Over the Xmas weekend, my daughter told me that she keeps Facebook open all day and dips in and out of it as she is working. She lives in the mountains in upstate New York where the closest store is a twenty minute drive away. A sensation of connection –real or virtual, virtual or real—to the global village is comforting. More than comforting, it is essential. And this, I feel, is the underlying armature of Facebook and all other interactive technology. Ultimately, they are tools to remain connected and to find new connections where none existed before. Heightening our awareness of life beyond the singular borders of our lives, observing how others live, can only be positive.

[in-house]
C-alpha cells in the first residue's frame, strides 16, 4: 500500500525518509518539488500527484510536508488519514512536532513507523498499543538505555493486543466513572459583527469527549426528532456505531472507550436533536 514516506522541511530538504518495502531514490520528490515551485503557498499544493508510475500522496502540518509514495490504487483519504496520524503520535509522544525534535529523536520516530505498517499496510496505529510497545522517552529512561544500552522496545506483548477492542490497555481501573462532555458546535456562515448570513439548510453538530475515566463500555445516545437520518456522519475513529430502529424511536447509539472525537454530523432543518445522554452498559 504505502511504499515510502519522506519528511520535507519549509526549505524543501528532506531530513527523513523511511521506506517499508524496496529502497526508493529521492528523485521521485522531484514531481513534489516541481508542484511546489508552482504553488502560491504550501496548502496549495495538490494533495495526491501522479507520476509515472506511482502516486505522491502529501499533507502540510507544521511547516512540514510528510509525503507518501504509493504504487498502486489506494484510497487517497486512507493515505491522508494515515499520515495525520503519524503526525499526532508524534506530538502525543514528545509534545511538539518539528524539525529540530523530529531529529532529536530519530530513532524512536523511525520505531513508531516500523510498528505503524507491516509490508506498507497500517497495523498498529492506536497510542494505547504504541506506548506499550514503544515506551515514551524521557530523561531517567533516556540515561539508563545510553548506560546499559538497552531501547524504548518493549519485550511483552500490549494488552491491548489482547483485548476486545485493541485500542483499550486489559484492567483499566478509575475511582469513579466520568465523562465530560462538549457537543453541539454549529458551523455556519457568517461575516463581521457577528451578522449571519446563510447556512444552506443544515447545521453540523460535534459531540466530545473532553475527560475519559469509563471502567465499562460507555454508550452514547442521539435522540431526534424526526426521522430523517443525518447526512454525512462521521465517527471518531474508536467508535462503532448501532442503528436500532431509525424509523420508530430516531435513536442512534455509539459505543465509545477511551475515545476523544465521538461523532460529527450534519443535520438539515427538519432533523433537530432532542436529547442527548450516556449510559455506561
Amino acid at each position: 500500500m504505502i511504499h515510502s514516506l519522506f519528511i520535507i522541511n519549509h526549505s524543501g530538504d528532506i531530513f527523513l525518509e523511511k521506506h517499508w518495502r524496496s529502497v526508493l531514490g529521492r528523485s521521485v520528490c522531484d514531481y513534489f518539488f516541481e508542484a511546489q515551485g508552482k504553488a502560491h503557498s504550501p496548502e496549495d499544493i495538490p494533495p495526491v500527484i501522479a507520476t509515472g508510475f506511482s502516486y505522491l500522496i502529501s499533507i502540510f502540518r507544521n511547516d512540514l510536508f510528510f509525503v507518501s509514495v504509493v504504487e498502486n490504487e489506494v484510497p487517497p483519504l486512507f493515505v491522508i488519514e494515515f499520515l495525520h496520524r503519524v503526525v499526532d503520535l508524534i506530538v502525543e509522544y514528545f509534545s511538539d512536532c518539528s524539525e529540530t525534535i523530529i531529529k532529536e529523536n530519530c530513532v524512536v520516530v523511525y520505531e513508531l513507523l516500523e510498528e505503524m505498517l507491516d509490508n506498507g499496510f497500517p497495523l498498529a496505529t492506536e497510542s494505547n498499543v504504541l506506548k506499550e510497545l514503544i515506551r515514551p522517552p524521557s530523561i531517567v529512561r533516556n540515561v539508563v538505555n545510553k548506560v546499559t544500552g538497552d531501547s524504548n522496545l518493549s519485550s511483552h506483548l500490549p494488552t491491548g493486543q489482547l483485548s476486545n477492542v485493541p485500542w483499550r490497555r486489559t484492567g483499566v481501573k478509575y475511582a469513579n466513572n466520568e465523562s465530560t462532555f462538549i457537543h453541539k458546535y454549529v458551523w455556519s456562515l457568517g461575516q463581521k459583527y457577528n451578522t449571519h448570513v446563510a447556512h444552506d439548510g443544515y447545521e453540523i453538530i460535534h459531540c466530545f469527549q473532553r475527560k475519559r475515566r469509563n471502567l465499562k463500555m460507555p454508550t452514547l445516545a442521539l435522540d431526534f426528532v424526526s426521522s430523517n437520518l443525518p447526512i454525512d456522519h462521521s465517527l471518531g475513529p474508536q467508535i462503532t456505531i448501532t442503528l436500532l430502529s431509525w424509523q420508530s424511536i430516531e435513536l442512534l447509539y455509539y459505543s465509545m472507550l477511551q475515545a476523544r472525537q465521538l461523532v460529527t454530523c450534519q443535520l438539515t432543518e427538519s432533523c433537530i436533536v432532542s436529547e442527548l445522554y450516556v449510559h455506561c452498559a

Why then was I still uneasy as I entered the Facebook portal for a second time this week? It had been a long hiatus. My “friends” had abandoned me. One or two welcomed me back. The party had proceeded without me.
I returned some hugs, answered accumulated messages, peered into, over and through “walls,” accepted a “gift” of roses. And then I picked up the telephone and called a few people. The sound of the human voice is what I miss on Facebook. So, too, the opportunity to tell stories in full sentences and paragraphs.
I suppose I’ll continue for a while because there must be something I’m not getting, something elusive and magical perhaps? Read More